I have alopecia – what can I do?

So you’ve either been diagnosed by a physician (or maybe you can tell by standing front of the mirror) – what can you do? Well, first we should take a look at just what this is and why this can be occurring to really understand the mechanics.

What is alopecia exactly?

Turns out, there’s three basic types of hair loss, known as alopecia areata, androgenetic alopecia, and telogen effluvium. Let’s look at each.


This is generally known as an autoimmune condition that usually starts off with isolated patches of hair loss each around the size of a coin on the scalp and/or across the body (not just the head). Cells from your immune system basically disturb the base of hair, stopping the production of new hair. These isolated patches can worsen over time to total loss of scalp hair (known as alopecia totalis) or even the entire body (alopecia universalis). Catching it early gives you a good chance to try and treat it.


Also known as “Male Pattern Hair Loss”, this condition involves the shrinking of hair tufts until bare patches of skin are visible. This is the most common type of hair loss. Generally, Androgenetic Alopecia appears as a receding hairline with loss of hair from the top and front of the head, usually in an M-shaped pattern. The specifics behind this condition are related to both hormones and genetics. The more well understood mechanism is via the androgen (hormone) called dihydrotestosterone (DHT). Increased amounts of this in hair follicles can lead to a shorter cycle of hair growth, which leads to shorter and thinner strands. Again, early diagnosis is key.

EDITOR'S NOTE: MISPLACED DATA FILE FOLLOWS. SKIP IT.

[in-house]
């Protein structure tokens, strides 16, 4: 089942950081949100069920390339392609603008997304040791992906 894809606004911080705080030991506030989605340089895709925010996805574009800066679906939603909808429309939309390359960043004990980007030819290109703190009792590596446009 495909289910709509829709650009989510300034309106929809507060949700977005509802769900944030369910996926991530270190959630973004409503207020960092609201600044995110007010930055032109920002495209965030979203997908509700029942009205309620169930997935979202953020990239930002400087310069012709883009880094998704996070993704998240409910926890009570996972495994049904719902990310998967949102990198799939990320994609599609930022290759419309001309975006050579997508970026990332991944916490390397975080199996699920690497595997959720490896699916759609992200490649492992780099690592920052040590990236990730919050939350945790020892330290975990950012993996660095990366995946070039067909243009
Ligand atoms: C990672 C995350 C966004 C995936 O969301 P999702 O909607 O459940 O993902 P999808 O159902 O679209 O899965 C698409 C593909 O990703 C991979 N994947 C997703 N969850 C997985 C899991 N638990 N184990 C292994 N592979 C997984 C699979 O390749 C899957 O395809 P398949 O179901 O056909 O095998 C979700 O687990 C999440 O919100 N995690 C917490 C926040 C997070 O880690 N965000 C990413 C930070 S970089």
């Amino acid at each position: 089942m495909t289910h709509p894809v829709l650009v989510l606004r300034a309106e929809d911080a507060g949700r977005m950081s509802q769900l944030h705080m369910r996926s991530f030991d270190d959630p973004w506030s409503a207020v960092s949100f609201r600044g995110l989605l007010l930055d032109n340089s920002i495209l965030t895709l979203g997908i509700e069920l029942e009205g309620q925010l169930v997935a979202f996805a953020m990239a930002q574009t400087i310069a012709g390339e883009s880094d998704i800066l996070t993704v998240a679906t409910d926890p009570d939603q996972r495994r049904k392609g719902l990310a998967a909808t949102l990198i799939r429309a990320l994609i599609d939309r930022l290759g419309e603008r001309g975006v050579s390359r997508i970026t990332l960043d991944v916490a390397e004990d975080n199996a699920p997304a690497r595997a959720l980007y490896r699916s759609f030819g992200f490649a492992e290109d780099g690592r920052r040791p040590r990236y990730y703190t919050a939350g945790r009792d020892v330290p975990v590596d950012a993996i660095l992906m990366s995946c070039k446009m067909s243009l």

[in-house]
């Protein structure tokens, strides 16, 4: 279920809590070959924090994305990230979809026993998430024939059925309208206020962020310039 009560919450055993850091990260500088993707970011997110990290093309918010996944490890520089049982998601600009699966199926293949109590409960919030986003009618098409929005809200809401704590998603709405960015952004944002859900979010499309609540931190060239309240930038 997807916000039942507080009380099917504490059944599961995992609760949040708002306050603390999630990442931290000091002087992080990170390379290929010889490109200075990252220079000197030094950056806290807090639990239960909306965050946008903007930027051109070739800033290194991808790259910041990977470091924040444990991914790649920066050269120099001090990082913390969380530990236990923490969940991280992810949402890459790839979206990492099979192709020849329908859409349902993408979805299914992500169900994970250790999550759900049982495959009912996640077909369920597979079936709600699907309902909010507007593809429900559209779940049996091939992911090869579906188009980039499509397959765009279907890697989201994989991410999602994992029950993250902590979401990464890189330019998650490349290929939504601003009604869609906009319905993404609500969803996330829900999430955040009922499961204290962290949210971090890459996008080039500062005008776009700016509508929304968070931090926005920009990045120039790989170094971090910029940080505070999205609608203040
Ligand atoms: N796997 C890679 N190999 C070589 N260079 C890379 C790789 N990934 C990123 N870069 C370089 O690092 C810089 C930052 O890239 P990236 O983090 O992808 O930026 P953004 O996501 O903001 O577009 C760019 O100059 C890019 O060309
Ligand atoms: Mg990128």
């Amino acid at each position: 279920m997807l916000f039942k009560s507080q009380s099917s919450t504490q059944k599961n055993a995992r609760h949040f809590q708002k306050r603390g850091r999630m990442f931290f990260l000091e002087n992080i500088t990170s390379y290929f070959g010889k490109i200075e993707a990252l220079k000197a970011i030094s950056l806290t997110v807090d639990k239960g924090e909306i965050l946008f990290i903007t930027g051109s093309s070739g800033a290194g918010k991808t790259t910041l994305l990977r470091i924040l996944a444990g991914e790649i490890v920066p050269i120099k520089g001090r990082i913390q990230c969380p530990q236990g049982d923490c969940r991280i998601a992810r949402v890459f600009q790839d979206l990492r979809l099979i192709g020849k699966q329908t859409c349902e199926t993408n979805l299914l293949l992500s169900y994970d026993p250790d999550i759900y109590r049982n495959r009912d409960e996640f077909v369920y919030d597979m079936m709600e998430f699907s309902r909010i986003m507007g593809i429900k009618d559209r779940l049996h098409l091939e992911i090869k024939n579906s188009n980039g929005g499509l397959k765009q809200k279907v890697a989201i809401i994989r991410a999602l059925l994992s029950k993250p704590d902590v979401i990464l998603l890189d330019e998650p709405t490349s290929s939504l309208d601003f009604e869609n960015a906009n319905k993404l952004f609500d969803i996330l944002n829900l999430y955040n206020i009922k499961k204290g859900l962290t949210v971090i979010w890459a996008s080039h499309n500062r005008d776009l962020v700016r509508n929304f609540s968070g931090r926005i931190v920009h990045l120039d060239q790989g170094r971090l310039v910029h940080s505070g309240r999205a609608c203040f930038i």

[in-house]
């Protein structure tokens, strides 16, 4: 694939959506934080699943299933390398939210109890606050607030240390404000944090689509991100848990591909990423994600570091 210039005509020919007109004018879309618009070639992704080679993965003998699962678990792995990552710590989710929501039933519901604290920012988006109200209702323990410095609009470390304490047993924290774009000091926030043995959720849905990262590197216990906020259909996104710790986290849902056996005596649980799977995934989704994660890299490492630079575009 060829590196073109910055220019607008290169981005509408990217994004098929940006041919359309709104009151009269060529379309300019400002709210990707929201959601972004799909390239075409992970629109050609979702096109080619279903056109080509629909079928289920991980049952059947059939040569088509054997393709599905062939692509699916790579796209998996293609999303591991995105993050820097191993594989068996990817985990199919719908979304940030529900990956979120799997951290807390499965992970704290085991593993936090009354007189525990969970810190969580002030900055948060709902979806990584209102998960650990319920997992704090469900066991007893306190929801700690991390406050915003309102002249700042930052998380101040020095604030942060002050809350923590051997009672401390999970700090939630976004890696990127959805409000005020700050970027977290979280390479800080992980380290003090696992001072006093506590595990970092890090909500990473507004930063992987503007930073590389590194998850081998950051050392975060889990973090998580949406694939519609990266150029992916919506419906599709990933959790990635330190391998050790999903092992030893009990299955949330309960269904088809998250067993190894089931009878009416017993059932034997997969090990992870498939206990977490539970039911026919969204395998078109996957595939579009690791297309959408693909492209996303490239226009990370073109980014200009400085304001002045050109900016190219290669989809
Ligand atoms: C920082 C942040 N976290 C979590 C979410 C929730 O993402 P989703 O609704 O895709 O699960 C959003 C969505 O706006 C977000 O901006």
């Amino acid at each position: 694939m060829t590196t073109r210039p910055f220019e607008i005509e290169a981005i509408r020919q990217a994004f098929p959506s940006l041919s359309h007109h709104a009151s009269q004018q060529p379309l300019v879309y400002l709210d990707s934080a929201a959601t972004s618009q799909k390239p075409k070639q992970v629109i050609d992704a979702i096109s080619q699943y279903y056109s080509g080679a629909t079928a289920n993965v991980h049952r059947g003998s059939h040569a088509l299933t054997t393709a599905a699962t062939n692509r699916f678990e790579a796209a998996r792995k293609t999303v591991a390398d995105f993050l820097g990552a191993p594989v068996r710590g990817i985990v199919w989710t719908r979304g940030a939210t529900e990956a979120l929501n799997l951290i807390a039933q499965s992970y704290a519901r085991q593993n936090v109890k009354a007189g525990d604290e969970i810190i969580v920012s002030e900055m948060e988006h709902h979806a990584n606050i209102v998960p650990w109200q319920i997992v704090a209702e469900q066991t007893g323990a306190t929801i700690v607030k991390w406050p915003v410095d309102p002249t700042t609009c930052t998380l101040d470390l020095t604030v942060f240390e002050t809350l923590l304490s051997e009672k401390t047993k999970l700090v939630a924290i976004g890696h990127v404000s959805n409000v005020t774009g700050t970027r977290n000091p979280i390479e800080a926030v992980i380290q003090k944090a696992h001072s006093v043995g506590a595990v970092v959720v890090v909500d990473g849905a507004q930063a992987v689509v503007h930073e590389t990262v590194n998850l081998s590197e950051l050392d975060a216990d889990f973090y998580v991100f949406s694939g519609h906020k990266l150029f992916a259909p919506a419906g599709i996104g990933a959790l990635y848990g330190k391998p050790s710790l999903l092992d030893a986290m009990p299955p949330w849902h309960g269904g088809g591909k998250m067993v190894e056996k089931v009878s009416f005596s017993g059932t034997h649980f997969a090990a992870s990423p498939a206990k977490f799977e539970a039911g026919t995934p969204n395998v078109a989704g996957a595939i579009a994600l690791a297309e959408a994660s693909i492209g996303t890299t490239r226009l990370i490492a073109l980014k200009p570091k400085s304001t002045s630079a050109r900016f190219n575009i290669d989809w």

Your hair grows and replenishes (usually) in cycles. Each follicle goes through anagen (active hair growth), catagen (involution or regression), and telogen (rest) phases. In Telogen Effluvium, some sort of external stimulus can cause your hair growth to be interrupted prematurely in the anagen phase, forcing it into the catagen and telogen phases early, thus leading to weaker hair and more hair shedding. Visually, one’s hair can begin to lighten in color and you can see both a receding hairline in the front and back.

What now?

You will likely fall into one of these three categories above – this is where Nimbus comes in. Our specialized genetics test will investigate just what the true cause of your hair loss is, down to the specific gene(s). This allows Nimbus to select the appropriate treatment regimen, be it testosterone replacement therapy or other medication therapy. Check out our other articles on the site to take a deeper look at the potential options. If you’d like, you can also speak to one of our specialists to discuss treatment regimens.

Aria Hastings

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